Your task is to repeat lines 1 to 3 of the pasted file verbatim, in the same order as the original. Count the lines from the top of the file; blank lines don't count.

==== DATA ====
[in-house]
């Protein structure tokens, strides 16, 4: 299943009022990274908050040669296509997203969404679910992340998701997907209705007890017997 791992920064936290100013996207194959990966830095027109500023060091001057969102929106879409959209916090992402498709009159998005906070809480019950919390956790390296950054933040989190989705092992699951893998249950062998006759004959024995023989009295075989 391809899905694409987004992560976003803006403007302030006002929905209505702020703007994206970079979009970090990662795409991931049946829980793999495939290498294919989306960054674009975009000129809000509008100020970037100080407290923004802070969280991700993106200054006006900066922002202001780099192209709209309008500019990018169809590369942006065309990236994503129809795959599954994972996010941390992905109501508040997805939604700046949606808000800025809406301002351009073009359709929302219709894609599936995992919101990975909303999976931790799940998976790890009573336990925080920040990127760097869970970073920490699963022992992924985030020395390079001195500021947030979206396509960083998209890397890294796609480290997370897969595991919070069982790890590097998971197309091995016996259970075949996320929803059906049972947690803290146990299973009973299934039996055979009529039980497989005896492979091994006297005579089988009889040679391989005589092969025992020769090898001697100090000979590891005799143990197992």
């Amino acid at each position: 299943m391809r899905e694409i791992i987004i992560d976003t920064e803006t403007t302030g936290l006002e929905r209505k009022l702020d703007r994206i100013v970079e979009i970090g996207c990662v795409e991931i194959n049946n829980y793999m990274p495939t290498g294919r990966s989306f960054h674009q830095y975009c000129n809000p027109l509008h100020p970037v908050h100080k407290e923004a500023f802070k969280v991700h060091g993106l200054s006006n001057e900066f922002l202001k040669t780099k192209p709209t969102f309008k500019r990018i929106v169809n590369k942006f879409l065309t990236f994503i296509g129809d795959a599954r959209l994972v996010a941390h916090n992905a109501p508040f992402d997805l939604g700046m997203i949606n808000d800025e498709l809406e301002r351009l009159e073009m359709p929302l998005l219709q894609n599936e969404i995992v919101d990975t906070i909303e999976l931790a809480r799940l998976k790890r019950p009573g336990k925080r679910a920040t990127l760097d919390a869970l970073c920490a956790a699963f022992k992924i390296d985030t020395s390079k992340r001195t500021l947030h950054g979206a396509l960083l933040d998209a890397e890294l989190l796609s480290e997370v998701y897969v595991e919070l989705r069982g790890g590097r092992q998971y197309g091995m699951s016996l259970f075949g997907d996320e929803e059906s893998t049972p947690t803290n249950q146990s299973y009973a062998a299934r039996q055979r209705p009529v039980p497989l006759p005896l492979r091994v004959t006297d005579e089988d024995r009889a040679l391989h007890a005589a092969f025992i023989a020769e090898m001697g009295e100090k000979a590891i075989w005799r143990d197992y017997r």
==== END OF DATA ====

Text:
[in-house]
């Protein structure tokens, strides 16, 4: 299943009022990274908050040669296509997203969404679910992340998701997907209705007890017997 791992920064936290100013996207194959990966830095027109500023060091001057969102929106879409959209916090992402498709009159998005906070809480019950919390956790390296950054933040989190989705092992699951893998249950062998006759004959024995023989009295075989 391809899905694409987004992560976003803006403007302030006002929905209505702020703007994206970079979009970090990662795409991931049946829980793999495939290498294919989306960054674009975009000129809000509008100020970037100080407290923004802070969280991700993106200054006006900066922002202001780099192209709209309008500019990018169809590369942006065309990236994503129809795959599954994972996010941390992905109501508040997805939604700046949606808000800025809406301002351009073009359709929302219709894609599936995992919101990975909303999976931790799940998976790890009573336990925080920040990127760097869970970073920490699963022992992924985030020395390079001195500021947030979206396509960083998209890397890294796609480290997370897969595991919070069982790890590097998971197309091995016996259970075949996320929803059906049972947690803290146990299973009973299934039996055979009529039980497989005896492979091994006297005579089988009889040679391989005589092969025992020769090898001697100090000979590891005799143990197992």
């Amino acid at each position: 299943m391809r899905e694409i791992i987004i992560d976003t920064e803006t403007t302030g936290l006002e929905r209505k009022l702020d703007r994206i100013v970079e979009i970090g996207c990662v795409e991931i194959n049946n829980y793999m990274p495939t290498g294919r990966s989306f960054h674009q830095y975009c000129n809000p027109l509008h100020p970037v908050h100080k407290e923004a500023f802070k969280v991700h060091g993106l200054s006006n001057e900066f922002l202001k040669t780099k192209p709209t969102f309008k500019r990018i929106v169809n590369k942006f879409l065309t990236f994503i296509g129809d795959a599954r959209l994972v996010a941390h916090n992905a109501p508040f992402d997805l939604g700046m997203i949606n808000d800025e498709l809406e301002r351009l009159e073009m359709p929302l998005l219709q894609n599936e969404i995992v919101d990975t906070i909303e999976l931790a809480r799940l998976k790890r019950p009573g336990k925080r679910a920040t990127l760097d919390a869970l970073c920490a956790a699963f022992k992924i390296d985030t020395s390079k992340r001195t500021l947030h950054g979206a396509l960083l933040d998209a890397e890294l989190l796609s480290e997370v998701y897969v595991e919070l989705r069982g790890g590097r092992q998971y197309g091995m699951s016996l259970f075949g997907d996320e929803e059906s893998t049972p947690t803290n249950q146990s299973y009973a062998a299934r039996q055979r209705p009529v039980p497989l006759p005896l492979r091994v004959t006297d005579e089988d024995r009889a040679l391989h007890a005589a092969f025992i023989a020769e090898m001697g009295e100090k000979a590891i075989w005799r143990d197992y017997r």